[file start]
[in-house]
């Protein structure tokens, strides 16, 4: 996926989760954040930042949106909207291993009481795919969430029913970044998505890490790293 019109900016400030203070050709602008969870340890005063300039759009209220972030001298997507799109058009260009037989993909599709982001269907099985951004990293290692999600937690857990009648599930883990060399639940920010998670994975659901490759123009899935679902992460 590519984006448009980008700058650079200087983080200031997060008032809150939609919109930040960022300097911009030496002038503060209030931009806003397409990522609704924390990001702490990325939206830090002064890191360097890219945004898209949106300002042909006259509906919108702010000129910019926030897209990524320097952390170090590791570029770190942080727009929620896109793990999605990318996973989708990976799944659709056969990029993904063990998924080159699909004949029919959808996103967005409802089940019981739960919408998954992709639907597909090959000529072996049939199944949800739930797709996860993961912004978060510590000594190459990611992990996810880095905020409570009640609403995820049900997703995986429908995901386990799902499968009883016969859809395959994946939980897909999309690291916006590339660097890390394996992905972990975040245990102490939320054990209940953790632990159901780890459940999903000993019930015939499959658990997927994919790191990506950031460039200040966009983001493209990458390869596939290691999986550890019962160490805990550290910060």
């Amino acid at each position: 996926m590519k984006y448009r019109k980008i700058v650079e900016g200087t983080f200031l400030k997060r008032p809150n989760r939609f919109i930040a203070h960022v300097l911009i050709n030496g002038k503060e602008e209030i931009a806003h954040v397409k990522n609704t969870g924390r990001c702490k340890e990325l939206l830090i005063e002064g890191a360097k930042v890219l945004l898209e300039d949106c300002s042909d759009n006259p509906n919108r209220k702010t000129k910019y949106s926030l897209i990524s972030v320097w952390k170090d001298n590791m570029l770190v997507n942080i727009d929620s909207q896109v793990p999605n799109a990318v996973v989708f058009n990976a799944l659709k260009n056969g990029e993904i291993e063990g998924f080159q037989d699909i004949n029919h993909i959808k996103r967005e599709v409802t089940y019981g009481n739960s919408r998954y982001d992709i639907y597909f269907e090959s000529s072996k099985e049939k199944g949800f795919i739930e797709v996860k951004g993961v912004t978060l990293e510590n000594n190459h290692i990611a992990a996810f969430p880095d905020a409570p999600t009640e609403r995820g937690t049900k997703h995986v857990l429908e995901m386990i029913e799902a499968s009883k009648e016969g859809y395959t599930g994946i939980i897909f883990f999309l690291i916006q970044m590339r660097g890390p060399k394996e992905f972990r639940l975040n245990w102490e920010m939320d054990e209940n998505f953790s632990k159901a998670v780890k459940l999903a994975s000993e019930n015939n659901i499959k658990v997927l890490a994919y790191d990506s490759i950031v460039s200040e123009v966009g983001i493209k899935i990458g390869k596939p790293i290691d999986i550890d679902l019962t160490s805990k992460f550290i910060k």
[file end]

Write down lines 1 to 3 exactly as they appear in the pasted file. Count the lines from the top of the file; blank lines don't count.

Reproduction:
[in-house]
């Protein structure tokens, strides 16, 4: 996926989760954040930042949106909207291993009481795919969430029913970044998505890490790293 019109900016400030203070050709602008969870340890005063300039759009209220972030001298997507799109058009260009037989993909599709982001269907099985951004990293290692999600937690857990009648599930883990060399639940920010998670994975659901490759123009899935679902992460 590519984006448009980008700058650079200087983080200031997060008032809150939609919109930040960022300097911009030496002038503060209030931009806003397409990522609704924390990001702490990325939206830090002064890191360097890219945004898209949106300002042909006259509906919108702010000129910019926030897209990524320097952390170090590791570029770190942080727009929620896109793990999605990318996973989708990976799944659709056969990029993904063990998924080159699909004949029919959808996103967005409802089940019981739960919408998954992709639907597909090959000529072996049939199944949800739930797709996860993961912004978060510590000594190459990611992990996810880095905020409570009640609403995820049900997703995986429908995901386990799902499968009883016969859809395959994946939980897909999309690291916006590339660097890390394996992905972990975040245990102490939320054990209940953790632990159901780890459940999903000993019930015939499959658990997927994919790191990506950031460039200040966009983001493209990458390869596939290691999986550890019962160490805990550290910060």
């Amino acid at each position: 996926m590519k984006y448009r019109k980008i700058v650079e900016g200087t983080f200031l400030k997060r008032p809150n989760r939609f919109i930040a203070h960022v300097l911009i050709n030496g002038k503060e602008e209030i931009a806003h954040v397409k990522n609704t969870g924390r990001c702490k340890e990325l939206l830090i005063e002064g890191a360097k930042v890219l945004l898209e300039d949106c300002s042909d759009n006259p509906n919108r209220k702010t000129k910019y949106s926030l897209i990524s972030v320097w952390k170090d001298n590791m570029l770190v997507n942080i727009d929620s909207q896109v793990p999605n799109a990318v996973v989708f058009n990976a799944l659709k260009n056969g990029e993904i291993e063990g998924f080159q037989d699909i004949n029919h993909i959808k996103r967005e599709v409802t089940y019981g009481n739960s919408r998954y982001d992709i639907y597909f269907e090959s000529s072996k099985e049939k199944g949800f795919i739930e797709v996860k951004g993961v912004t978060l990293e510590n000594n190459h290692i990611a992990a996810f969430p880095d905020a409570p999600t009640e609403r995820g937690t049900k997703h995986v857990l429908e995901m386990i029913e799902a499968s009883k009648e016969g859809y395959t599930g994946i939980i897909f883990f999309l690291i916006q970044m590339r660097g890390p060399k394996e992905f972990r639940l975040n245990w102490e920010m939320d054990e209940n998505f953790s632990k159901a998670v780890k459940l999903a994975s000993e019930n015939n659901i499959k658990v997927l890490a994919y790191d990506s490759i950031v460039s200040e123009v966009g983001i493209k899935i990458g390869k596939p790293i290691d999986i550890d679902l019962t160490s805990k992460f550290i910060k």